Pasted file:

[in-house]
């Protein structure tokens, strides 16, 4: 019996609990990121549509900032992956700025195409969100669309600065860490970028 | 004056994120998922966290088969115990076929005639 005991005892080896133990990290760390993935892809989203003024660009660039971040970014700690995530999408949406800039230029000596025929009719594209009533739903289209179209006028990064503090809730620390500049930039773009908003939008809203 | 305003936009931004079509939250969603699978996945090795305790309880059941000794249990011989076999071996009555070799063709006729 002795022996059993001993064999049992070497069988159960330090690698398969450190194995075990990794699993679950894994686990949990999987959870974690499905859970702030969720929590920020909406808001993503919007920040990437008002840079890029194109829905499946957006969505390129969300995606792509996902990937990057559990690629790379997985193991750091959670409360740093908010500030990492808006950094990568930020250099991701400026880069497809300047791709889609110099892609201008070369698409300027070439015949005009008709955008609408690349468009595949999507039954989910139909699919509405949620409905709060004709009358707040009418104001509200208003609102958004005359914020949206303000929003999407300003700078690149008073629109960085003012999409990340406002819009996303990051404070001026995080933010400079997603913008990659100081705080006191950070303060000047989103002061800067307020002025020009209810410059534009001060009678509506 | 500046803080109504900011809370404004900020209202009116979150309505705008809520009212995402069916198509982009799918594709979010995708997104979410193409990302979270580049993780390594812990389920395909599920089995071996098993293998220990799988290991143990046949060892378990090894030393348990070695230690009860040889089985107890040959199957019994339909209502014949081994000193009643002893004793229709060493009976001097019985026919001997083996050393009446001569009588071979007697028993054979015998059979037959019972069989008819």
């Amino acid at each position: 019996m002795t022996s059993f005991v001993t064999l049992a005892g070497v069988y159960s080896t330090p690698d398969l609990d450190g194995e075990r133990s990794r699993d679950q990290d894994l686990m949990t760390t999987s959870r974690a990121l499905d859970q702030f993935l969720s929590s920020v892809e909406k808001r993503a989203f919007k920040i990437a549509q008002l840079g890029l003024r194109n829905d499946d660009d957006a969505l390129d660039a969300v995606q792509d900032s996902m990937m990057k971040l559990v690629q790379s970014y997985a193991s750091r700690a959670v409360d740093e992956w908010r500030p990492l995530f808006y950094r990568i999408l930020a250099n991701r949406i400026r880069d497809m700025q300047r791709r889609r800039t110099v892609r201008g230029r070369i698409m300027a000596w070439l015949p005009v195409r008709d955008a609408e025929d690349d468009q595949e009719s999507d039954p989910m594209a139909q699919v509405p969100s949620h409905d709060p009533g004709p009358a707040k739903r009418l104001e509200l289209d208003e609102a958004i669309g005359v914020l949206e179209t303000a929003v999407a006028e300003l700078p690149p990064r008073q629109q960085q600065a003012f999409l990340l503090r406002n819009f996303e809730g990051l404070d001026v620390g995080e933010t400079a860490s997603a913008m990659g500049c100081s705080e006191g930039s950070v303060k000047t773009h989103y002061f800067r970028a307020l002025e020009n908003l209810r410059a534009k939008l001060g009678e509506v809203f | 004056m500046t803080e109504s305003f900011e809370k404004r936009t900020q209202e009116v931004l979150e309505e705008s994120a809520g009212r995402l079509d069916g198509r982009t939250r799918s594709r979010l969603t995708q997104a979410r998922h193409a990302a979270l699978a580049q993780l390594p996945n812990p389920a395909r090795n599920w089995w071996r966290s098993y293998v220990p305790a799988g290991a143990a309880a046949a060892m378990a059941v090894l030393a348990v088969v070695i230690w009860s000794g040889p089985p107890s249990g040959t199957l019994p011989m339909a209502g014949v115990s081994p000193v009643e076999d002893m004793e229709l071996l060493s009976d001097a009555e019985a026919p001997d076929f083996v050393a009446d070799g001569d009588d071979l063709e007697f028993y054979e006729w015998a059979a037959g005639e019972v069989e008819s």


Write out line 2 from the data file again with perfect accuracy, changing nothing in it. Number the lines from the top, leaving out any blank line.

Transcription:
């Protein structure tokens, strides 16, 4: 019996609990990121549509900032992956700025195409969100669309600065860490970028 | 004056994120998922966290088969115990076929005639 005991005892080896133990990290760390993935892809989203003024660009660039971040970014700690995530999408949406800039230029000596025929009719594209009533739903289209179209006028990064503090809730620390500049930039773009908003939008809203 | 305003936009931004079509939250969603699978996945090795305790309880059941000794249990011989076999071996009555070799063709006729 002795022996059993001993064999049992070497069988159960330090690698398969450190194995075990990794699993679950894994686990949990999987959870974690499905859970702030969720929590920020909406808001993503919007920040990437008002840079890029194109829905499946957006969505390129969300995606792509996902990937990057559990690629790379997985193991750091959670409360740093908010500030990492808006950094990568930020250099991701400026880069497809300047791709889609110099892609201008070369698409300027070439015949005009008709955008609408690349468009595949999507039954989910139909699919509405949620409905709060004709009358707040009418104001509200208003609102958004005359914020949206303000929003999407300003700078690149008073629109960085003012999409990340406002819009996303990051404070001026995080933010400079997603913008990659100081705080006191950070303060000047989103002061800067307020002025020009209810410059534009001060009678509506 | 500046803080109504900011809370404004900020209202009116979150309505705008809520009212995402069916198509982009799918594709979010995708997104979410193409990302979270580049993780390594812990389920395909599920089995071996098993293998220990799988290991143990046949060892378990090894030393348990070695230690009860040889089985107890040959199957019994339909209502014949081994000193009643002893004793229709060493009976001097019985026919001997083996050393009446001569009588071979007697028993054979015998059979037959019972069989008819």